Poisoning and envenomations are worldwide problems but the major effects are felt in the developing world. At least 250,000–350,000 people die every year from acute pesticide poisoning59 and many more suffer from acute or chronic occupational exposure,38,74 hundreds of thousands of people are affected by groundwater arsenic contamination in Bangladesh and India,116 and an estimated 20,000–94,000 humans die each year from snake bites.80 Outbreaks of plant food–derived poisoning affect whole communities,32 and leaks from poorly regulated chemical plants affect urban areas as the Bhopal disaster did in 1984.112
The resources for dealing with these problems are limited. Public health education about poisons and laws limiting access to the most highly toxic chemicals are practically absent in much of the developing world. Rudimentary public health infrastructures make the western model of a toxicology consult service impractical. Clinical toxicology is frequently not a recognized specialty and patients are evaluated by general physicians with little training, although often with great experience. Diagnostic facilities are few, effective treatment options even rarer. Where antidotes exist, there is rarely enough knowledge or experience to know how to use them.23 Intensive care beds for long-term ventilation are scarce.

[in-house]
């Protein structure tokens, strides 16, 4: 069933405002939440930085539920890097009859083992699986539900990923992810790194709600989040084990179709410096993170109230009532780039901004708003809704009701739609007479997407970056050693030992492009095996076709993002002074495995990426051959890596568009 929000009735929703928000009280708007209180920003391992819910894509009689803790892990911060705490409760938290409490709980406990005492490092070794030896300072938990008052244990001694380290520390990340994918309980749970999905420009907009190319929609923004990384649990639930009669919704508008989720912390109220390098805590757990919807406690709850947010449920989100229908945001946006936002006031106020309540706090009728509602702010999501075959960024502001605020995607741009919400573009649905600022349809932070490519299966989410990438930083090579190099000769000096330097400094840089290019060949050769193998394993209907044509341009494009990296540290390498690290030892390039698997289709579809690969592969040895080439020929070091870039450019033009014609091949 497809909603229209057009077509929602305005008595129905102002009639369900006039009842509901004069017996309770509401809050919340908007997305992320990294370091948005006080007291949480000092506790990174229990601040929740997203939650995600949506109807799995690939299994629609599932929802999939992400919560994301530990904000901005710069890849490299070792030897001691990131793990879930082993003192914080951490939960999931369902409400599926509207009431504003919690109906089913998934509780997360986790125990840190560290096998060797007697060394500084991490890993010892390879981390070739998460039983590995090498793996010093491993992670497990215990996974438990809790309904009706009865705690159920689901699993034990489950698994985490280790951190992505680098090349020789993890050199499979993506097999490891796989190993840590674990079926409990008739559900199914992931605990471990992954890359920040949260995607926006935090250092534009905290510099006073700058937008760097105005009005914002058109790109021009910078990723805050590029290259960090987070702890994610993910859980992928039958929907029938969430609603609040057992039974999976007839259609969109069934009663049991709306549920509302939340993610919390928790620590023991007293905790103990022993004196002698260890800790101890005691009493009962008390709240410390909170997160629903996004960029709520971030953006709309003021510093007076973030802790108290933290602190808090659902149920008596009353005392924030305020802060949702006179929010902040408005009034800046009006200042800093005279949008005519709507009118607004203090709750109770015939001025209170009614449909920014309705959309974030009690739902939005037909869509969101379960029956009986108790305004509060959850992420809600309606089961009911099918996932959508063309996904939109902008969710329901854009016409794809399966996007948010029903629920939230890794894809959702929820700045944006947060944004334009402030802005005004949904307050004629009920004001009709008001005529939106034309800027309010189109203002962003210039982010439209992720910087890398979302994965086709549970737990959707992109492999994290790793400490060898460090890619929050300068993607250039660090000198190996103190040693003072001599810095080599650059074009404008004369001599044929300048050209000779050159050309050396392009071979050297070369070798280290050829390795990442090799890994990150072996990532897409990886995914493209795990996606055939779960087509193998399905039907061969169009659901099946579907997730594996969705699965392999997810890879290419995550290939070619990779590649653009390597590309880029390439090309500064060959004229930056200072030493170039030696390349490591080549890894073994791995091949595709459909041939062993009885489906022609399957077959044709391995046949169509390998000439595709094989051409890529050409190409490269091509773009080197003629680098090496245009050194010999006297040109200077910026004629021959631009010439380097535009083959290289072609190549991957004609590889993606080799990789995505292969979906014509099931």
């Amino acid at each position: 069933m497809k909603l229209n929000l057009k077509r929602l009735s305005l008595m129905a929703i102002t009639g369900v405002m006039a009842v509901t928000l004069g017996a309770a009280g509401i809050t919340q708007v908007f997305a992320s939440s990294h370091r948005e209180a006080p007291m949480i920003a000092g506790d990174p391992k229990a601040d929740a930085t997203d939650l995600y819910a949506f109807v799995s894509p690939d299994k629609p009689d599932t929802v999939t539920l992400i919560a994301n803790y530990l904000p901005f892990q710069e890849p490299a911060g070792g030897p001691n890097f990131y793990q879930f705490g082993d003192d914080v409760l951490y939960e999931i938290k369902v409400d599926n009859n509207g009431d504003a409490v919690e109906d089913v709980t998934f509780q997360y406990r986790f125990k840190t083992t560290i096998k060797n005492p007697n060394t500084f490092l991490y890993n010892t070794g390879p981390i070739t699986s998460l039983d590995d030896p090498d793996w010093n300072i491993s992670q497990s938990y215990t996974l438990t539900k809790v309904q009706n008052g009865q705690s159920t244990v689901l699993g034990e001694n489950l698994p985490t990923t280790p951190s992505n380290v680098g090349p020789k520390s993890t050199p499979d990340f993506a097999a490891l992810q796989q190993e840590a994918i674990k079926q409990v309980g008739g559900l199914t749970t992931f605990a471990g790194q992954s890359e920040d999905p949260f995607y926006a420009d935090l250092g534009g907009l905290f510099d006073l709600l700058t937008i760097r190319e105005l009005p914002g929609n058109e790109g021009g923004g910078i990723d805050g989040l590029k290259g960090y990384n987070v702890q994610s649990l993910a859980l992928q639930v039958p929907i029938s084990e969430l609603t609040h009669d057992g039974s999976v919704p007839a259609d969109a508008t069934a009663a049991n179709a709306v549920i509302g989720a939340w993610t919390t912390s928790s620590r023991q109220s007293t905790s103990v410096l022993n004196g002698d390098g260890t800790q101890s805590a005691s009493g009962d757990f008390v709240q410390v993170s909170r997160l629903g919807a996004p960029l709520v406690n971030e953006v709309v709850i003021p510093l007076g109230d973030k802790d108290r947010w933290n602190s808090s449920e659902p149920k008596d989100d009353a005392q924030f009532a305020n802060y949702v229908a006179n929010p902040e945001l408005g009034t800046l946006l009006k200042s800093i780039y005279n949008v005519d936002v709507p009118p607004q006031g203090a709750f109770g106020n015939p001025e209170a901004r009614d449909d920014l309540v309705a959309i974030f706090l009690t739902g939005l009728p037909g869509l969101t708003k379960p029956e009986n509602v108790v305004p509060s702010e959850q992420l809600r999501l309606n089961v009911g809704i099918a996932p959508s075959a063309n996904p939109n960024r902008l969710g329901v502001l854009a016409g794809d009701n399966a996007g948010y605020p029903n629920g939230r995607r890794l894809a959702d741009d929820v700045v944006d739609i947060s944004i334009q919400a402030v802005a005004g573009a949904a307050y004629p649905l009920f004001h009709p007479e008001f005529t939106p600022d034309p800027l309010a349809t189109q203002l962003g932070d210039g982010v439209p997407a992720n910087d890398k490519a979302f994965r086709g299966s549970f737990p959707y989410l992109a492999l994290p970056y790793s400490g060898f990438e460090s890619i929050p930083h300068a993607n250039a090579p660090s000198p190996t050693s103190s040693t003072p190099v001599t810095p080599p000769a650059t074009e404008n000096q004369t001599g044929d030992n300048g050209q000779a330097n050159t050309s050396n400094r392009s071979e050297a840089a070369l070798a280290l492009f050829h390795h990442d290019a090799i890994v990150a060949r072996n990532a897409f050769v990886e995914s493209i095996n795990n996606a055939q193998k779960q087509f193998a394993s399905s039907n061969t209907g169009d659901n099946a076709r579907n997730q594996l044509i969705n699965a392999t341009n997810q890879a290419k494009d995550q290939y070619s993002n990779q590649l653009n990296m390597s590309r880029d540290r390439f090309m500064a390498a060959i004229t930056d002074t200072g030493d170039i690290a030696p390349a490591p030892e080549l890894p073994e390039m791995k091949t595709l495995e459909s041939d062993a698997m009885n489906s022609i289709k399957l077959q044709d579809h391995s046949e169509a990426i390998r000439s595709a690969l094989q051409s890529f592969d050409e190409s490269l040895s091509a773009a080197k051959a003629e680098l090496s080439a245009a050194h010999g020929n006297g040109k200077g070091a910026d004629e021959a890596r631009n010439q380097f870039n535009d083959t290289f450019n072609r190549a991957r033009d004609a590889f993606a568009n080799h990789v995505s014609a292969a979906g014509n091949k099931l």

Variations in poisoning patterns within any given country may be significant, especially when comparing wealthier urban centers with agrarian, often poorer, rural areas. While the majority of healthcare and academic resources are concentrated in urban centers, it is in the countryside where much of the mortality from acute poisoning occurs. The accessibility of pesticides to rural people, and their lethality, has a profound influence on global poisoning patterns.
A systematic review suggested that at least 250,000, and probably 350,000, deaths occur each year from acute pesticide self-poisoning around the world.59 The annual number of deaths from occupational or unintentional poisoning is unknown but was estimated 20 years ago at 20,000.73 The majority of self-harm deaths occur in Asia, particularly in China and India.59 Around 3000–6000 ventilators are required each day for ventilation of pesticide-poisoned patients,59 with many patients requiring ventilation for weeks.46 The World Health Organization now considers pesticide poisoning to be the single most important global means of suicide, accounting for more than one-third of all suicides.17
While many classes of pesticides are implicated in fatal self-poisonings, organic phosphorous (OP) insecticides appear to be responsible for the majority of pesticide-related deaths.42 Deliberate self-poisoning with OP insecticides puts a high cost on the healthcare system. In one study examining the experience in Sri Lanka, OP insecticide poisoning was responsible for 943 of 2559 (36%) admissions to a secondary hospital for poisoning.48 The case fatality for OP poisoning was 21%, and pesticide poisoned patients occupied 41% of all medical intensive care beds. Similar situations have been reported from across the world.42 In all likelihood, such studies underestimate the mortality associated with intentional ...